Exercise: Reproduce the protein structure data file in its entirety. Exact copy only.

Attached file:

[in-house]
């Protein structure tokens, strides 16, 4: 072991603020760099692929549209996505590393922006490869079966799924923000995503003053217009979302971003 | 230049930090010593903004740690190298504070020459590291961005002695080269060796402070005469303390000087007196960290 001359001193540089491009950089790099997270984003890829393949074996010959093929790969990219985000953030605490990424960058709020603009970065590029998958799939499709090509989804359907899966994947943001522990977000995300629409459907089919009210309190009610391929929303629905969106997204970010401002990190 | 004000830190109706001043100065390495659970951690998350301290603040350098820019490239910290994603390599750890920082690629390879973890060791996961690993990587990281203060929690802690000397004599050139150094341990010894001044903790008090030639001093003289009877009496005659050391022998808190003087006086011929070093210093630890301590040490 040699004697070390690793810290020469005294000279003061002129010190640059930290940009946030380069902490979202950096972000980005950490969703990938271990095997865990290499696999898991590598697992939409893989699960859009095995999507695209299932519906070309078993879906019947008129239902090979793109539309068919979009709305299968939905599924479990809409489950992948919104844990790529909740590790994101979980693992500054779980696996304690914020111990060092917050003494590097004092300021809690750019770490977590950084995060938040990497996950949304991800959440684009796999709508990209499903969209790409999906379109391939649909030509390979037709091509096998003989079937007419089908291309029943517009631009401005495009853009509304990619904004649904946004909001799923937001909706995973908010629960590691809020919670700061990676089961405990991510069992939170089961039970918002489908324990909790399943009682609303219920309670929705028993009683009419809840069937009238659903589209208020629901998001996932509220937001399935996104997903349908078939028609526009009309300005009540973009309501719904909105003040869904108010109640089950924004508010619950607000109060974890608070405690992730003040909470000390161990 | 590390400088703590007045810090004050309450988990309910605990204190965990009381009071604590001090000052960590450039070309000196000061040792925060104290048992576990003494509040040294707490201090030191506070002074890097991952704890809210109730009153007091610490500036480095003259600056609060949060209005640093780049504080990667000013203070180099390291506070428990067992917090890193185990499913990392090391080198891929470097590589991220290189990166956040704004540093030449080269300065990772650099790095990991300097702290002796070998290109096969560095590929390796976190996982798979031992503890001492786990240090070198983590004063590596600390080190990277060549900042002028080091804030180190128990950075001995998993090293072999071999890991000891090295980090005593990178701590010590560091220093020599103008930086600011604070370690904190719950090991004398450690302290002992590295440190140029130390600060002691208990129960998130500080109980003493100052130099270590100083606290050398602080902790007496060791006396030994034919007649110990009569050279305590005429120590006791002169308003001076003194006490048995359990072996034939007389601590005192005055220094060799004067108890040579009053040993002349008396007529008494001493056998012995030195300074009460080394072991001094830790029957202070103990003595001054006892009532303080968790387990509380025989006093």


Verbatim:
[in-house]
């Protein structure tokens, strides 16, 4: 072991603020760099692929549209996505590393922006490869079966799924923000995503003053217009979302971003 | 230049930090010593903004740690190298504070020459590291961005002695080269060796402070005469303390000087007196960290 001359001193540089491009950089790099997270984003890829393949074996010959093929790969990219985000953030605490990424960058709020603009970065590029998958799939499709090509989804359907899966994947943001522990977000995300629409459907089919009210309190009610391929929303629905969106997204970010401002990190 | 004000830190109706001043100065390495659970951690998350301290603040350098820019490239910290994603390599750890920082690629390879973890060791996961690993990587990281203060929690802690000397004599050139150094341990010894001044903790008090030639001093003289009877009496005659050391022998808190003087006086011929070093210093630890301590040490 040699004697070390690793810290020469005294000279003061002129010190640059930290940009946030380069902490979202950096972000980005950490969703990938271990095997865990290499696999898991590598697992939409893989699960859009095995999507695209299932519906070309078993879906019947008129239902090979793109539309068919979009709305299968939905599924479990809409489950992948919104844990790529909740590790994101979980693992500054779980696996304690914020111990060092917050003494590097004092300021809690750019770490977590950084995060938040990497996950949304991800959440684009796999709508990209499903969209790409999906379109391939649909030509390979037709091509096998003989079937007419089908291309029943517009631009401005495009853009509304990619904004649904946004909001799923937001909706995973908010629960590691809020919670700061990676089961405990991510069992939170089961039970918002489908324990909790399943009682609303219920309670929705028993009683009419809840069937009238659903589209208020629901998001996932509220937001399935996104997903349908078939028609526009009309300005009540973009309501719904909105003040869904108010109640089950924004508010619950607000109060974890608070405690992730003040909470000390161990 | 590390400088703590007045810090004050309450988990309910605990204190965990009381009071604590001090000052960590450039070309000196000061040792925060104290048992576990003494509040040294707490201090030191506070002074890097991952704890809210109730009153007091610490500036480095003259600056609060949060209005640093780049504080990667000013203070180099390291506070428990067992917090890193185990499913990392090391080198891929470097590589991220290189990166956040704004540093030449080269300065990772650099790095990991300097702290002796070998290109096969560095590929390796976190996982798979031992503890001492786990240090070198983590004063590596600390080190990277060549900042002028080091804030180190128990950075001995998993090293072999071999890991000891090295980090005593990178701590010590560091220093020599103008930086600011604070370690904190719950090991004398450690302290002992590295440190140029130390600060002691208990129960998130500080109980003493100052130099270590100083606290050398602080902790007496060791006396030994034919007649110990009569050279305590005429120590006791002169308003001076003194006490048995359990072996034939007389601590005192005055220094060799004067108890040579009053040993002349008396007529008494001493056998012995030195300074009460080394072991001094830790029957202070103990003595001054006892009532303080968790387990509380025989006093």